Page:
Post by Tonit » Sun Jun 09, 2019 1:17 pm

Hi jm_andrade,
jm_andrade wrote:
Sun Jun 09, 2019 11:53 am
Hi,

I agree that the youtube resources by Jens Larsen and Rick Beato are good starting points. You must also consider studying with a good teacher for 1-to-1 lessons. Furthermore, I also think that listening records and studying the scores will help you too and once you have gotten some proficiency you should consider playing in a jazz band. Well, to be honest, this is my plan too!

Regards,
JM
I agree listening to records and playing in a jazz band.

However, what I think he needs more would be jazz friends than lessons. The important part is to mingle with other players and communicate and actually play together off the stage and develop what and how he wants/likes to play.

Then he might find a particular direction to explore eventually, and that is when he may seek a particular instructor to follow as he would have decided to continue in jazz.

And I still recommend him to start off with Bossa Nova as it is a very handy extension for classical guitarists, as there is no extra investment required to start off with, listen to and try to copy and play some Romero Lubambo, Toninho Horta, Peter Sprague etc. as they appear often on today's online video media, giving some lessons at times...

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jm_andrade
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Re: Starting Jazz Guitar

Post by jm_andrade » Sun Jun 09, 2019 1:41 pm

Hi Tonit,

I agree with everything you've said. Bossa nova is a style that any classical guitarist could play. It helps to learn interesting chord substitutions and progressions and different voicings that you may use in jazz.

Getting immerse in jazz (as in any other style) is key for learning and I believe that's in line with you suggestion of having jazz friends.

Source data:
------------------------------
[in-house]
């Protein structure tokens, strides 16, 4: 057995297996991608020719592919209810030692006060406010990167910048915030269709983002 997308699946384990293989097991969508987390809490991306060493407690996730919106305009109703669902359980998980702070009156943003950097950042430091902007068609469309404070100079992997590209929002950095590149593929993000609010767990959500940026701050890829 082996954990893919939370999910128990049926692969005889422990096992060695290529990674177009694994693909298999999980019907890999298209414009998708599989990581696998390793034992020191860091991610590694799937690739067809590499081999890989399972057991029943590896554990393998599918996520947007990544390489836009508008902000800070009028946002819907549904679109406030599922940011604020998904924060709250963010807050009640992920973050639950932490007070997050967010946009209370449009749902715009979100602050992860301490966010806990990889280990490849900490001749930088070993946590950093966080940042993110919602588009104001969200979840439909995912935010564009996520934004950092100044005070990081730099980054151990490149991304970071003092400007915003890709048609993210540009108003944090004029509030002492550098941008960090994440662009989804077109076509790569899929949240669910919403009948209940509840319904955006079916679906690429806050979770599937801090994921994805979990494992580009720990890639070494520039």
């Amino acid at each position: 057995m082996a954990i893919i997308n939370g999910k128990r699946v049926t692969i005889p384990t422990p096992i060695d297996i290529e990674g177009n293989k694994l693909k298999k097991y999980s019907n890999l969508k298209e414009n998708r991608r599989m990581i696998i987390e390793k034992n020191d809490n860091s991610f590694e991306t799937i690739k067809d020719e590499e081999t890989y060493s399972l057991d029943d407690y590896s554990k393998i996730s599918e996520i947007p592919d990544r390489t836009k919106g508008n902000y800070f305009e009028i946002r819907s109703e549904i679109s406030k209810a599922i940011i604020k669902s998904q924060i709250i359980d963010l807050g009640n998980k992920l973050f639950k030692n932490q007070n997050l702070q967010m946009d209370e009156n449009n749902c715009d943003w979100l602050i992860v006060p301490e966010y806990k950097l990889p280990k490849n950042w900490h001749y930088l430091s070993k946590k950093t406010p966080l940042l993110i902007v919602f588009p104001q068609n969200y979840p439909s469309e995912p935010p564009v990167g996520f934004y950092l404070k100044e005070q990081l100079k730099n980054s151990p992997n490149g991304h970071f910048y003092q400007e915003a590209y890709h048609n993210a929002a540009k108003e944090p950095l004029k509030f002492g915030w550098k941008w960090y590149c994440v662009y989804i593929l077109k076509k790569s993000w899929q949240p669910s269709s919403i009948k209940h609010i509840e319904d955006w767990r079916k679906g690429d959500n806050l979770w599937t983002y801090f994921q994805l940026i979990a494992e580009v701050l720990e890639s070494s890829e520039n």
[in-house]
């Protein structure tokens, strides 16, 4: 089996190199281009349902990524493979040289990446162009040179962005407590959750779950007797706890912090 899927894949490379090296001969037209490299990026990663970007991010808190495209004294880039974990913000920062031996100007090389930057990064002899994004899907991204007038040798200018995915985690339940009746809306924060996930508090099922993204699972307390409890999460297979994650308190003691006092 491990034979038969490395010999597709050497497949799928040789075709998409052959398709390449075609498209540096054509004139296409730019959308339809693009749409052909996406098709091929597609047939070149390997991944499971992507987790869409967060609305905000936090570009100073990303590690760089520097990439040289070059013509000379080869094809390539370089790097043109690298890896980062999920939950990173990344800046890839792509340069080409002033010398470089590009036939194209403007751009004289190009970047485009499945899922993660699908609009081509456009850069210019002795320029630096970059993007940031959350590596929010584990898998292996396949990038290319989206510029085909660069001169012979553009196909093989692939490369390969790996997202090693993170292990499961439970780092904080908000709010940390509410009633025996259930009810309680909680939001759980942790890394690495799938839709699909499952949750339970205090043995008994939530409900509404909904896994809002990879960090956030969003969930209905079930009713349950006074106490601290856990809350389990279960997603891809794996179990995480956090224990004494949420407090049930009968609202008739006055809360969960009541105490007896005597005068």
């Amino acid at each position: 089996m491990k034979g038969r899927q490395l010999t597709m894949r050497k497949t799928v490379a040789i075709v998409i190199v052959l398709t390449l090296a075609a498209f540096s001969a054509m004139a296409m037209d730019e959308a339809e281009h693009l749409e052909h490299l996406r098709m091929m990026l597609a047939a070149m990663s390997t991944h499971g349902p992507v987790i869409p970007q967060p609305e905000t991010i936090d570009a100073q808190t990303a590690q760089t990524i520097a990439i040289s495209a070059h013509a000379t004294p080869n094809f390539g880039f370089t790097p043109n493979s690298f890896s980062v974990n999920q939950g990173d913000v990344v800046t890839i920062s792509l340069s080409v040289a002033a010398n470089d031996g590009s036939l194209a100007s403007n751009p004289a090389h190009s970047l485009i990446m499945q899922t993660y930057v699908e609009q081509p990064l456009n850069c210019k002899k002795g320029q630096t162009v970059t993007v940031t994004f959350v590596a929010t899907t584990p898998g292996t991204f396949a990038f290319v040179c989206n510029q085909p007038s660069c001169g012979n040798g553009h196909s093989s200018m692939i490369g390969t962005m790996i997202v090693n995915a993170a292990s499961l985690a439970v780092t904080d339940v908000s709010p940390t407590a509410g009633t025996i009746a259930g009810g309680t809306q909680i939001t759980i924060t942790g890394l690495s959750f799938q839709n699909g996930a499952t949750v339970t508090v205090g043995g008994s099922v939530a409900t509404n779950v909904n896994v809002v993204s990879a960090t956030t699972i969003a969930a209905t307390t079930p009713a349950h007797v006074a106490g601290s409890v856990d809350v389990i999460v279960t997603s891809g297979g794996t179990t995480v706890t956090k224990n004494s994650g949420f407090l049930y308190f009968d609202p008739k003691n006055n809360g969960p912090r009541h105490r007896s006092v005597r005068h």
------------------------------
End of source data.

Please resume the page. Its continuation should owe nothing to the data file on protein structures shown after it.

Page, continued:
In my case, I got the Real Book Vol 1 and started studying some standards, mainly the different chords and the progression structures since I'm aiming at joining a jazz band (fingers crossed at some point in September when the first academic term starts) and would like to have a relatively decent chord vocabulary. I do like the freedom you have in jazz and although I consider myself a classical guitar student and I'm no way near of being a jazz guitar player, it's a way of enjoying another aspect of the guitar. Obviously, learning some jazzy chords and their different voicings, and some progressions don't make anybody a jazz guitar player but let's keep in mind that "a journey of a thousand miles begins with a single step" [Laozi, Chapter 64 of the Tao Te Ching].

Regards,
JM Andrade

Tonit
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Re: Starting Jazz Guitar

Post by Tonit » Sun Jun 09, 2019 2:22 pm

Hi again jm_andrade,
jm_andrade wrote:
Sun Jun 09, 2019 1:41 pm

In my case, I got the Real Book Vol 1 and started studying some standards, mainly the different chords and the progression structures since I'm aiming at joining a jazz band (fingers crossed at some point in September when the first academic term starts)
Beileve me or not, I was a student back in 20 years or so, but stydying Jazz Composition composing for big bands and orchestra.

What I can tell you for your future endeavor includes:

The difference between "classroom" jazz and classical musics boils down to difference in handling 2nds and 7ths intervals theoretically.

Outside of your classrooms there is nothing but freedom where you can arbitrary use all the musical devices from both musics.

But it is important to cover the base: 2nds and 7ths. How do you treat these for your jazz solos, or classical compositions?

How do you voice C7(#9 b13)? Sit down on a piano... suppose you have Gm7b5 to C7(#9 b13) to Fm11 to voice.

C on bass then, Ab, Bb, E, G, and D#?
Yes, this is the way you can achieve quintessential jazz C7(#9 b13). Notice there are two maj7ths (Ab and G, as well as E and D#).

Now you can try to invert these maj7ths: C on bass then, G, Bb, D#, Ab, and E. Hopefully you see a sneak peek of what I meant to say.

In classroom classical theory, b2nd and maj7ths are interchangeable, if you can recall. Since b2nd is a dissonant interval, the inverted b2nd which is maj7th would also be a dissonant interval.

That's not the case of jazz that I hope you see a little.

Now you know a little bit of how to step up from "jazzy" to "jazz".

Good luck.